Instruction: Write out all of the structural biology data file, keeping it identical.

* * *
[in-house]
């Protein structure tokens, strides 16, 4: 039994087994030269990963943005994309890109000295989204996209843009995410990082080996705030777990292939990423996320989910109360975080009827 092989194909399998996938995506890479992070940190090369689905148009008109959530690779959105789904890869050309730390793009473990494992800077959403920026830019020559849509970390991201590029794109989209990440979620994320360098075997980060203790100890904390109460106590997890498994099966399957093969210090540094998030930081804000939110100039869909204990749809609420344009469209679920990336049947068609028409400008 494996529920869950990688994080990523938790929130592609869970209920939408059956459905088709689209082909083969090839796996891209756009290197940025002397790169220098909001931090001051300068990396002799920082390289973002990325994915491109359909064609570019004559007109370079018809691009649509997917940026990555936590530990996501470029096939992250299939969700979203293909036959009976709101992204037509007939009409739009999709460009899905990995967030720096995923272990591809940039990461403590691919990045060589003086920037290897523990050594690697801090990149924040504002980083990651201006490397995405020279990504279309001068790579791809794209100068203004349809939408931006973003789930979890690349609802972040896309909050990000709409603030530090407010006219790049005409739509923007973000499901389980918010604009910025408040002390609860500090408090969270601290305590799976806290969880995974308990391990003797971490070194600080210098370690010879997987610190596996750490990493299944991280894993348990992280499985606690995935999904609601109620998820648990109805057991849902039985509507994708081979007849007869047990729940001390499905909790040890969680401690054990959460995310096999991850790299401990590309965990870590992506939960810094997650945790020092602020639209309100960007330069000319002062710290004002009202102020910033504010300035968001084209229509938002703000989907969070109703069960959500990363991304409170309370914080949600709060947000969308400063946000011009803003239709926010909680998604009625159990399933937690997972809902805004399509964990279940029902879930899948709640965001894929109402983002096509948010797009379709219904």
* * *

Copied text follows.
[in-house]
């Protein structure tokens, strides 16, 4: 039994087994030269990963943005994309890109000295989204996209843009995410990082080996705030777990292939990423996320989910109360975080009827 092989194909399998996938995506890479992070940190090369689905148009008109959530690779959105789904890869050309730390793009473990494992800077959403920026830019020559849509970390991201590029794109989209990440979620994320360098075997980060203790100890904390109460106590997890498994099966399957093969210090540094998030930081804000939110100039869909204990749809609420344009469209679920990336049947068609028409400008 494996529920869950990688994080990523938790929130592609869970209920939408059956459905088709689209082909083969090839796996891209756009290197940025002397790169220098909001931090001051300068990396002799920082390289973002990325994915491109359909064609570019004559007109370079018809691009649509997917940026990555936590530990996501470029096939992250299939969700979203293909036959009976709101992204037509007939009409739009999709460009899905990995967030720096995923272990591809940039990461403590691919990045060589003086920037290897523990050594690697801090990149924040504002980083990651201006490397995405020279990504279309001068790579791809794209100068203004349809939408931006973003789930979890690349609802972040896309909050990000709409603030530090407010006219790049005409739509923007973000499901389980918010604009910025408040002390609860500090408090969270601290305590799976806290969880995974308990391990003797971490070194600080210098370690010879997987610190596996750490990493299944991280894993348990992280499985606690995935999904609601109620998820648990109805057991849902039985509507994708081979007849007869047990729940001390499905909790040890969680401690054990959460995310096999991850790299401990590309965990870590992506939960810094997650945790020092602020639209309100960007330069000319002062710290004002009202102020910033504010300035968001084209229509938002703000989907969070109703069960959500990363991304409170309370914080949600709060947000969308400063946000011009803003239709926010909680998604009625159990399933937690997972809902805004399509964990279940029902879930899948709640965001894929109402983002096509948010797009379709219904």